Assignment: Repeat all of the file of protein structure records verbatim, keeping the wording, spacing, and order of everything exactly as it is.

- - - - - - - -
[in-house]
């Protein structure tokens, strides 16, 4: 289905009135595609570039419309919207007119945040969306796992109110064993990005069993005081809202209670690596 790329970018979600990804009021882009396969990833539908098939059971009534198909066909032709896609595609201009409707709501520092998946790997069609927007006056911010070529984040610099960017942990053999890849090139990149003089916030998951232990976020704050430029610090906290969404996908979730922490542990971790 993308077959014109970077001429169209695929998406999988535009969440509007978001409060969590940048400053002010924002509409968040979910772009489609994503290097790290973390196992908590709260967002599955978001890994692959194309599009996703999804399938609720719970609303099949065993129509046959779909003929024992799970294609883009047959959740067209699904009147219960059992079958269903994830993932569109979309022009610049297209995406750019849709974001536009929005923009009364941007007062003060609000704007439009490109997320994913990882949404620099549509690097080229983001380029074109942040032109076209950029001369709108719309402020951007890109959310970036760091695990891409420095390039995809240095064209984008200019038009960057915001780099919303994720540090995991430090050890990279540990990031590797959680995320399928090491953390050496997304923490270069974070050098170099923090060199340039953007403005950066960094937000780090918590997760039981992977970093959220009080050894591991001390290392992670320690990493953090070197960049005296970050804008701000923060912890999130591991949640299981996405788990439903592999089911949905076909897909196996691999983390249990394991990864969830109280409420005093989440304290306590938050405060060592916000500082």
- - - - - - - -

[in-house]
């Protein structure tokens, strides 16, 4: 289905009135595609570039419309919207007119945040969306796992109110064993990005069993005081809202209670690596 790329970018979600990804009021882009396969990833539908098939059971009534198909066909032709896609595609201009409707709501520092998946790997069609927007006056911010070529984040610099960017942990053999890849090139990149003089916030998951232990976020704050430029610090906290969404996908979730922490542990971790 993308077959014109970077001429169209695929998406999988535009969440509007978001409060969590940048400053002010924002509409968040979910772009489609994503290097790290973390196992908590709260967002599955978001890994692959194309599009996703999804399938609720719970609303099949065993129509046959779909003929024992799970294609883009047959959740067209699904009147219960059992079958269903994830993932569109979309022009610049297209995406750019849709974001536009929005923009009364941007007062003060609000704007439009490109997320994913990882949404620099549509690097080229983001380029074109942040032109076209950029001369709108719309402020951007890109959310970036760091695990891409420095390039995809240095064209984008200019038009960057915001780099919303994720540090995991430090050890990279540990990031590797959680995320399928090491953390050496997304923490270069974070050098170099923090060199340039953007403005950066960094937000780090918590997760039981992977970093959220009080050894591991001390290392992670320690990493953090070197960049005296970050804008701000923060912890999130591991949640299981996405788990439903592999089911949905076909897909196996691999983390249990394991990864969830109280409420005093989440304290306590938050405060060592916000500082």